Review: Festival Of Voice – Ala.Ni & Rufus Wainwright @ WMC

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Ala.Ni & Rufus Wainwright | Festival of Voice | Wales Millennium Centre | Sunday 5th June 2016

The blistering heat of a Sunday evening in June would be the perfect atmosphere for more music-making in Cardiff. The Festival of Voice is rampant in Cardiff, with each major venue (and even some of our intimate venues) having a huge variety of music on. It’s perhaps one of the most exciting things to hit Cardiff for some time.

Prior to the big guns of Rufus at the WMC, Ala.Ni did her set lasting no longer than an hour, if that. The effect, however, on the audience and myself was to a great degree. Her extraordinary presence, velvety voice and extremely long arms make her a unique figure in music today.

Highlights included the hair-raising Darkness at Noon, with her descent into the auditorium belting out near operatic tones. I cried, for the sheer intensity of the piece and its heavy real message – a sad moment in an otherwise chirpy concert. She opened with Cherry Blossom, my undoubted favourite from her whole set. Warm, tender and crammed with charm, you could easily mistake it for a Doris Day song. A joyous discovery!

| “The immortal Rufus Wainwright was the main event” |

He is certainly loved by audiences, as was proven by his arrival onstage and the standing ovation at the end. His renditions of Judy Garland numbers are as standard, and a Cole Porter number had a bit more oomph to it. His take on Leonard Cohen’s Hallelujah (now immortalised in Shrek) was a real high point of the concert.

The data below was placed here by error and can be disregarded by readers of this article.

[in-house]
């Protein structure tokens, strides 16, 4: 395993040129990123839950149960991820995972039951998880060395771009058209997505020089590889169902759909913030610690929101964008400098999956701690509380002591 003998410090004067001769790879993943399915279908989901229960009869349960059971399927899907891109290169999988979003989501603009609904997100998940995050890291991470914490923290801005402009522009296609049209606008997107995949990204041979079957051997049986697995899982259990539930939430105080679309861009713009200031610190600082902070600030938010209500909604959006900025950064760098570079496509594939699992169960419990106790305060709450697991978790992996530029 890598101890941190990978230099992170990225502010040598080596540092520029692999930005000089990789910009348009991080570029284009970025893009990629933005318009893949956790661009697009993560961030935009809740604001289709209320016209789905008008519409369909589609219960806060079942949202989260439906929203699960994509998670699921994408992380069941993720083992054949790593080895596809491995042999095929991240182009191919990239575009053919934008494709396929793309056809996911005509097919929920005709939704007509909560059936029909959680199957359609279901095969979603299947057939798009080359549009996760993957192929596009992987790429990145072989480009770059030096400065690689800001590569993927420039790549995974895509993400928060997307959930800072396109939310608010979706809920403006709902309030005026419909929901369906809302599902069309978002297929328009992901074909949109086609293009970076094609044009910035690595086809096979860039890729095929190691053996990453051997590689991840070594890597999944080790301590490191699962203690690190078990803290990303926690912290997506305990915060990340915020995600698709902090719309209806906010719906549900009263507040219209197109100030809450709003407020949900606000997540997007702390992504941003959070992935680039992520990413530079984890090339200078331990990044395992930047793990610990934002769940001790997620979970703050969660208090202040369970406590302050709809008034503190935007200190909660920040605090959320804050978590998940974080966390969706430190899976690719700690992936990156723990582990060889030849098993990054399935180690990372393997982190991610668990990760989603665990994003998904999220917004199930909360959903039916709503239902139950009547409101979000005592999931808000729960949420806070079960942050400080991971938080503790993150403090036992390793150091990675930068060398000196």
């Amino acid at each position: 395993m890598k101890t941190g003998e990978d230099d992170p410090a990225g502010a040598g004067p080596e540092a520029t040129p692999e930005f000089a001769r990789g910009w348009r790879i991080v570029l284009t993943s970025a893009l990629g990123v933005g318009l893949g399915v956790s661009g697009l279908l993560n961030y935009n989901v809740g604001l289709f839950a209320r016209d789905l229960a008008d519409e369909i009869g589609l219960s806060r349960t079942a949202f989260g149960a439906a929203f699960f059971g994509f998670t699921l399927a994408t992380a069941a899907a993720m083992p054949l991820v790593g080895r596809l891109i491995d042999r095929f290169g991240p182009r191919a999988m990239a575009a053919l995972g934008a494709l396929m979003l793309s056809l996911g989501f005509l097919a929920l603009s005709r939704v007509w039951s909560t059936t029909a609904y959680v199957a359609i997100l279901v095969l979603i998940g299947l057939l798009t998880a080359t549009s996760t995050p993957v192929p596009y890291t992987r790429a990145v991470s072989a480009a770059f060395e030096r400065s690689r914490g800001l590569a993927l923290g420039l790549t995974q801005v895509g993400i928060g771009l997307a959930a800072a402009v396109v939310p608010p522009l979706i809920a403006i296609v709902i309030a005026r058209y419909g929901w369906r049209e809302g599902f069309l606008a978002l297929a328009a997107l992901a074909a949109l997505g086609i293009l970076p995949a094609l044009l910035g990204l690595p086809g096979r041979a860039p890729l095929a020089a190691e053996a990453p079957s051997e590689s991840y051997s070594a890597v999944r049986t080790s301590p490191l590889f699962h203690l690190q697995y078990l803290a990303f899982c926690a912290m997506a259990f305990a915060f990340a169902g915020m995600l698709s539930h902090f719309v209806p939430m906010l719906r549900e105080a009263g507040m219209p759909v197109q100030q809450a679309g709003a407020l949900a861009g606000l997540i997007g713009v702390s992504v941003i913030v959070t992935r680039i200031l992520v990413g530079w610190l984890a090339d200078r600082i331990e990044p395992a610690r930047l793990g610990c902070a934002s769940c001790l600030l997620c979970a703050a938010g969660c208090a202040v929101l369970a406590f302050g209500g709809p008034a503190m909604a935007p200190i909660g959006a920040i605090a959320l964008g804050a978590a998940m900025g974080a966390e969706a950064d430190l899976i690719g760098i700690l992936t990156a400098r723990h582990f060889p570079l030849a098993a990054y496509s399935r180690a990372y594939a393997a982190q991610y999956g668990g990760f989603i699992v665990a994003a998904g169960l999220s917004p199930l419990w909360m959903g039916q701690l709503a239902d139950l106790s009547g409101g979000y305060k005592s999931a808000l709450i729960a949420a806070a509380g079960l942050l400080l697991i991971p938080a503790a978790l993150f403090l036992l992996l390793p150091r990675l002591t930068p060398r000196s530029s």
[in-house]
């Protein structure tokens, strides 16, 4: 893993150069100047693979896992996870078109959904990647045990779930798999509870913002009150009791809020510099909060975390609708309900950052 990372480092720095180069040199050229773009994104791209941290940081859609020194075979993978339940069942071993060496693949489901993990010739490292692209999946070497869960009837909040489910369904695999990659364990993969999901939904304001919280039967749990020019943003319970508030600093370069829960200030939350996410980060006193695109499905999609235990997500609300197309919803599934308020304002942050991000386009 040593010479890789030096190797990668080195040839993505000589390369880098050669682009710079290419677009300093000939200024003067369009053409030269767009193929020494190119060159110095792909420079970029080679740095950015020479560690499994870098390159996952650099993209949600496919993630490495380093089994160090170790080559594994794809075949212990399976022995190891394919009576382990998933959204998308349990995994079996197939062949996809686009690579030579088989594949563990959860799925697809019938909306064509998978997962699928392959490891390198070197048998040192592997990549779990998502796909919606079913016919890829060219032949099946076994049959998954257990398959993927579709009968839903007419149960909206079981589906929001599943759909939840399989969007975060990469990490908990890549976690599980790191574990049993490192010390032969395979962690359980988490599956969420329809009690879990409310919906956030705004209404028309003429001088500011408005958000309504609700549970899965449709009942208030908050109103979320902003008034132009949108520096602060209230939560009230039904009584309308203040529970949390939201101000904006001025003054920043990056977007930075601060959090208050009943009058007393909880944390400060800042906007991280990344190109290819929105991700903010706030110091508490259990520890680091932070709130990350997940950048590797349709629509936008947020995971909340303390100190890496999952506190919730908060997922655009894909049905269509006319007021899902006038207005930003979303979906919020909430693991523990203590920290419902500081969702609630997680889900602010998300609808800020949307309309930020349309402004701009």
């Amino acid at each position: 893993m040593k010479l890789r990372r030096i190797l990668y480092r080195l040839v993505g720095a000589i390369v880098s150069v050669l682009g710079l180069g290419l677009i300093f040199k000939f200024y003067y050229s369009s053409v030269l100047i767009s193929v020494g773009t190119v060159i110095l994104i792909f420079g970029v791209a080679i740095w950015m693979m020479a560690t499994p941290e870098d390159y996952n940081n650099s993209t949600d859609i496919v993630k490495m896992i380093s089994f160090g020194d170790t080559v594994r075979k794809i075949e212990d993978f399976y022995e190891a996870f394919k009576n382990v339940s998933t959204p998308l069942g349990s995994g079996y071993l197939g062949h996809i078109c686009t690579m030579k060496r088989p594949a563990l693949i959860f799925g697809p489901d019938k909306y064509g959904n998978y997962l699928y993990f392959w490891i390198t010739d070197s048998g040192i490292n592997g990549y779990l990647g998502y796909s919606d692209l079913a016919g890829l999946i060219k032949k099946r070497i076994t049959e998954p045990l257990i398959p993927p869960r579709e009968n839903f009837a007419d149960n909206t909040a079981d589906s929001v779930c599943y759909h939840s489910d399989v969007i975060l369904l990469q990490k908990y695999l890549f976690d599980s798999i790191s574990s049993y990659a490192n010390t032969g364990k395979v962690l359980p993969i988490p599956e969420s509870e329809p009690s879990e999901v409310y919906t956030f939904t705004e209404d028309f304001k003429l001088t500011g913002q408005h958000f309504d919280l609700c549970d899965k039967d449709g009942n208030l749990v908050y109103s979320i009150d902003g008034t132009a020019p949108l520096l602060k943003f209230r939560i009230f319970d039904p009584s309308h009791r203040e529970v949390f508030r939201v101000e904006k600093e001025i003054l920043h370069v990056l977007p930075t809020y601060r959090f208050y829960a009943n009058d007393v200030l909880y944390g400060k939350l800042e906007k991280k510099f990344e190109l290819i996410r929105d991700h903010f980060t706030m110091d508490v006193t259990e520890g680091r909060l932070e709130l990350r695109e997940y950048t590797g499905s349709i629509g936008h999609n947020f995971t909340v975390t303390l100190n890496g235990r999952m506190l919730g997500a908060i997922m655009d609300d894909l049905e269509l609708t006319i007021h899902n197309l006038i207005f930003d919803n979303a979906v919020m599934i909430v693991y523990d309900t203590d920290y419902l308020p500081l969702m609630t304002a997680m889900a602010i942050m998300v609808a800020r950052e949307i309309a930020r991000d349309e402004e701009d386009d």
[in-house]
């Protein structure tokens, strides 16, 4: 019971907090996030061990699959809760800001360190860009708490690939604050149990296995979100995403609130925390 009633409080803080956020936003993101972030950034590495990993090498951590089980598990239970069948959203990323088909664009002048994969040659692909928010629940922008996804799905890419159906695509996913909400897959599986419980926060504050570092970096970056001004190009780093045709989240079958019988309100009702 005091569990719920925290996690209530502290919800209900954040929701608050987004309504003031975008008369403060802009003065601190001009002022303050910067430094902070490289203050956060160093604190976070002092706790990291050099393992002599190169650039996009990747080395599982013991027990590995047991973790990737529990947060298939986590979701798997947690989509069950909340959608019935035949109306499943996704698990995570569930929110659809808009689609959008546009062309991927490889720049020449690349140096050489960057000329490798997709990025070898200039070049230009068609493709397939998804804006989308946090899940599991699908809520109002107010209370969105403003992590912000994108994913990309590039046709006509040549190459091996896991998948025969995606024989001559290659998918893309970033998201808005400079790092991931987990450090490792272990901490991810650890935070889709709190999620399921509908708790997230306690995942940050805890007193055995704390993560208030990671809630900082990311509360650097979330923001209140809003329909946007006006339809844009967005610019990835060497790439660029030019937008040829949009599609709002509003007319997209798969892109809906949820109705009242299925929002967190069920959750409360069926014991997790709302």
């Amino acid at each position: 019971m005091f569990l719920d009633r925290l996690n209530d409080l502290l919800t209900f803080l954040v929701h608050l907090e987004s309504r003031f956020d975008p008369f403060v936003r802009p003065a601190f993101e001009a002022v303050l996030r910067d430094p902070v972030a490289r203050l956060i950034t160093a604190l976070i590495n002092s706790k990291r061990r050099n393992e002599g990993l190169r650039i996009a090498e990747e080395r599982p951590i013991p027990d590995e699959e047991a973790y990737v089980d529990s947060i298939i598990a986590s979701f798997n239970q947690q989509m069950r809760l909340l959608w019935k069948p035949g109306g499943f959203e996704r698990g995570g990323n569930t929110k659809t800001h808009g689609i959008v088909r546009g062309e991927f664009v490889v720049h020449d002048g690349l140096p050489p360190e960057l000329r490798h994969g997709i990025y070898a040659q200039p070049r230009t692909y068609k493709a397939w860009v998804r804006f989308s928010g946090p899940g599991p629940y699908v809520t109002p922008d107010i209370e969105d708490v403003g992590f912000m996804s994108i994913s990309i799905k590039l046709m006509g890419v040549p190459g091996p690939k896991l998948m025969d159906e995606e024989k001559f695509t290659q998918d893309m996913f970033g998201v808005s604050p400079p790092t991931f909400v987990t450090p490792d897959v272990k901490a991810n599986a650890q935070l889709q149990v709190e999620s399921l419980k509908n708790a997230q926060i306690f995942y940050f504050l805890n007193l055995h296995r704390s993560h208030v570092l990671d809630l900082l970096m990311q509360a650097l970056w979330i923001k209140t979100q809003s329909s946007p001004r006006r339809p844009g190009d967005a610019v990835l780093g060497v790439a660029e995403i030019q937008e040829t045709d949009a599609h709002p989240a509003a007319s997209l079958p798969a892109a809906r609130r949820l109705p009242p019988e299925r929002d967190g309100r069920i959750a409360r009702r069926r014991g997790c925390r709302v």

He also comes into his own with his own writing: The Art Teacher, a classic if any song of his could be considered as such. Expressing a pupil’s love for her teacher and her life going on without him is such a weepy. In his piano-playing, you can certainly hear the influence of Phillip Glass, along with Rufus’ journey into opera in his Prima DonnaLes Feux d’artifice t’appellent could easily become part of the aria repertoire, with its nods to Bellini, Puccini and Glass. He has yet to give up opera and 2018 will see Hadrian premier in Toronto.

His voice has the tendency to teeter on the brink of breaking during some songs, such is the intensity. It’s not so much a smooth voice, though certainly rough around the edges. It’s pure and is his own voice, unmistakably him and never without the pure charisma that goes with his presence.

Ratings:
Ala.ni Rating: 5 stars
Rufus Wainwright Rating: 4 stars

Festival of Voice continues in and around Cardiff all this week. Highlights include La Voix Humaine, Opera for the Unknown Women and The Last Mermaid.

Cover image credit: Festival of Voice website here.

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Related:

Preview: Festival of Voice – Cardiff’s Newest International Festival

Review: Festival of Voice – Before I Leave @ Sherman

Review: Festival of Voice – John Cale @ St David’s Hall 

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The next Sprout Editorial Group meeting is Thursday 30th June 2016 in Cardiff Central Library.

More:

Watch Weeping Tudor Productions’ version of Satie’s Medusa’s Trap and his 150th birthday concert below.


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